This product is not intended for uneducated users. It is provided for experienced rebreather and mixed gas users ONLY. If you have not been properly trained by an internationally recognized technical certification agency and/or don't have a firm grasp of electronics then DO NOT USE THIS STUFF. God forbid you actually use it underwater, everyone knows water and electronics don’t mix.
This design, if used as part of a life support system, could indirectly kill you, and it probably has faults. The designer does not warrant that it won't get you killed, or that it will produce safe, reliable, results. This dive product is experimental, and if you choose to use it than you do so at your own risk. Diving in general is fraught with risk and playing with things you don’t take the time to understand and verify adds significantly more risk.
In putting together an O2 rebreather and a mixed gas rebreather I’ve developed a few O2 display boards using Datel Digital Panel Meters (DPM). The features incorporated into the displays are, small board layout for fitting into a 1-1/4” ID clear tube or other housings, epoxy encapsulated DPM, back lit DPM, calibration pots are easily accessible, DPM has a low battery alarm annunciator and low power consumption , there is a space for a sensor load resistor if required, and they can be used with O2 sensors outputting < 22mV in air.
The principle of operation for all the display units are the same. The output voltage from a galvanic oxygen sensor is feed across a load resistor, if required, and to the input of a DPM. The displayed value is adjusted to read correctly in a calibration gas and pressure with an external gain adjustment. A Teledyne K-1d oxygen sensor outputs ~10.5 mV in air and ~50.0 mV in 100% O2 at 1 ATA so by applying a displayed gain of two we have a display that reads 210 and 1000 respectively. Using the display units setup for use in rebreathers this would read 0.210 and 1.000 to represent partial pressure of O2 . On the display unit designed for use in rebreathers or as a mix analyzer the decimal point is moveable to represent Fraction of O2 or partial pressure of O2 .
Typically an O2 sensor is linear, meaning if you get 10.5 mV in air at 1 ATA (0 fsw) and 50 mV in air at 4.78 ATA (125 fsw) you should get 80 mV in air at 7.66 ATA (220 fsw). Which would read on our DPM (with a display gain of two and the decimal point in the PO2 position) as 0.210, 1.000, and 1.600 PO2 respectively. O2 sensors read Partial Pressure of Oxygen and if you don’t know what that is I’d suggest you start by reading Rich Pyle’s “Diving Physics and ‘Fizzyology’”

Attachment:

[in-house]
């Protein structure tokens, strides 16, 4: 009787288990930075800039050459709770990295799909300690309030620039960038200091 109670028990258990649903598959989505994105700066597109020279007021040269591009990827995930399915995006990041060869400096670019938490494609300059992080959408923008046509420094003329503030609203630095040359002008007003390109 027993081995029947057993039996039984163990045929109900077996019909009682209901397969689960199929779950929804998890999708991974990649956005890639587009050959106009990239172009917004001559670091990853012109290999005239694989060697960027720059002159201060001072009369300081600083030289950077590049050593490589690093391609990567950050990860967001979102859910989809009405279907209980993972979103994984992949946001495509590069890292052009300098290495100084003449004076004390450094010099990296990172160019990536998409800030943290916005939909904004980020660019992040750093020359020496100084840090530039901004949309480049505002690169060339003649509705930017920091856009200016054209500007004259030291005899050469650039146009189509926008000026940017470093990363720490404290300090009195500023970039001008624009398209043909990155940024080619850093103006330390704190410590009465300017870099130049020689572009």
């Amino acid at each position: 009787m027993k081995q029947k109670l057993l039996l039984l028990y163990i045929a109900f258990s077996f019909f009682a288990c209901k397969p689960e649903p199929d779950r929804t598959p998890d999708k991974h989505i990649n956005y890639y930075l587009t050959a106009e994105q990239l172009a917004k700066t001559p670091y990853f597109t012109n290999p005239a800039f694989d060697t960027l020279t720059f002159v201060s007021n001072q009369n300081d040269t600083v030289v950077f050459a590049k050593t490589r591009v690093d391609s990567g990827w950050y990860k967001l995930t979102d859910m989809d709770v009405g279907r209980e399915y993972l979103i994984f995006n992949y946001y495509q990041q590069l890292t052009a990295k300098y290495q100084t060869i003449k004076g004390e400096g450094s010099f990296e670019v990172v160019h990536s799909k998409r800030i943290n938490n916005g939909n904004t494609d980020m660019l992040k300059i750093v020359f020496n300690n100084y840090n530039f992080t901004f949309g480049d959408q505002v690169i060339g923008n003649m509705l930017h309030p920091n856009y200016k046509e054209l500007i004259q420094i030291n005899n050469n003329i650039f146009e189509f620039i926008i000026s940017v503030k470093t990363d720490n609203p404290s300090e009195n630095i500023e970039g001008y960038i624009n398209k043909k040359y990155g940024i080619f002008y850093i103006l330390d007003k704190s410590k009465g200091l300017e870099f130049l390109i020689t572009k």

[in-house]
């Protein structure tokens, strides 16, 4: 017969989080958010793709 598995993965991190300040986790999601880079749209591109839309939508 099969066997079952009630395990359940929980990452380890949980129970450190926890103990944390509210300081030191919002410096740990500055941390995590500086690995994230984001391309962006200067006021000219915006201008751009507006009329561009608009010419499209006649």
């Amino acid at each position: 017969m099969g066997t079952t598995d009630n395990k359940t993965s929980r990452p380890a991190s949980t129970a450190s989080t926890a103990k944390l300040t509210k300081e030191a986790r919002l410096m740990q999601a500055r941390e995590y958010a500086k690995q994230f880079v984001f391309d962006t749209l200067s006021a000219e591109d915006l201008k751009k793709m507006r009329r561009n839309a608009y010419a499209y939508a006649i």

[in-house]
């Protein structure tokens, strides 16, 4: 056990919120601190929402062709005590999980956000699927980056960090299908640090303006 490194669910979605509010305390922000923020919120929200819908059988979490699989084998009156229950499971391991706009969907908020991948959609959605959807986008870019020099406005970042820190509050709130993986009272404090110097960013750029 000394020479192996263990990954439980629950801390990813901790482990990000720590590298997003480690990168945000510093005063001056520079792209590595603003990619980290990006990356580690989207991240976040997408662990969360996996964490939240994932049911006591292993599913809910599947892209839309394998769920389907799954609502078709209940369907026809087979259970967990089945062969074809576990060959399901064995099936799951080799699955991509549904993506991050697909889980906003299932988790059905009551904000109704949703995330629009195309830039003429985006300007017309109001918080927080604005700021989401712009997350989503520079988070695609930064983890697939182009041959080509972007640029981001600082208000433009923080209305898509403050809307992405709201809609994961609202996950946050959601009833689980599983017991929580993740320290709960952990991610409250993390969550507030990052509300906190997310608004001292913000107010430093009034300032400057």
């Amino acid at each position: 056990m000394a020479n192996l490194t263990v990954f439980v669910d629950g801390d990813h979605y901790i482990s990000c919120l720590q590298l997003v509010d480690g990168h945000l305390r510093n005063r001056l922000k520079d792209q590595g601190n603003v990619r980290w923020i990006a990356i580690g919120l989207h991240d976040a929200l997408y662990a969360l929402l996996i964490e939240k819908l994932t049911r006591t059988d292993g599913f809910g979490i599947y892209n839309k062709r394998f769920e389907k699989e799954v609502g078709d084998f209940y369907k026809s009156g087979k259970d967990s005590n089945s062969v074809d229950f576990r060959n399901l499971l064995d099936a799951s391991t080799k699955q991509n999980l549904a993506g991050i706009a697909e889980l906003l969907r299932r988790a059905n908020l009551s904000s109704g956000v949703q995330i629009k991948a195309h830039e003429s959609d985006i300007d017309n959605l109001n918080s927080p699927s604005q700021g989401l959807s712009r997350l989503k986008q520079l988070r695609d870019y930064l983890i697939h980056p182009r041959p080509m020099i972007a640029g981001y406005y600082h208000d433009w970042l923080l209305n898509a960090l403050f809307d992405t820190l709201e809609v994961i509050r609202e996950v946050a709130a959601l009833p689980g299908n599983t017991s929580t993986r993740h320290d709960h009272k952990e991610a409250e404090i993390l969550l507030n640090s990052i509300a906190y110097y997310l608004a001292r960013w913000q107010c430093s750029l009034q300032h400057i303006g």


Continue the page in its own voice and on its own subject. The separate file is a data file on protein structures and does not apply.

http://www.bishop.hawaii.org/bishop/treks/palautz97/phys.html#Partial Pressures .
DPM - The DPM I use is the Datel DMS-20LCD-0-9B, it’s a 0-200mV input, 9-14VDC, back lit display, Figure 1. This meter has an internal precision reference voltage which is feed across an internal voltage dropping resistor and a potentiometer to pin 10 (analog common) with the pot wiper output on pin 8 (reference voltage). Typically the reference voltage out (pin 8) would be feed directly back into the unit at pin 7 (reference voltage in). You would then use the pot adjustment on the back of the DPM to calibrate the display. I’m not going to get into how this DPM works except to say that if you want a displayed gain of 1 so that a 199.9mV input voltage would read 1999 on the display you need 100mV at pin 7 (reference voltage in). But if you want a displayed gain of two ,like we do for an O2 sensor, then you would put ~50mV on pin 7 (reference voltage in). So in order to achieve an adequate display gain and take advantage of the internal precision reference voltage a 25 turn 100k ohm pot is placed across pin 10(analog common) and pin 8(reference out) with the pot wiper connected to pin 7 (reference in), Figure 2.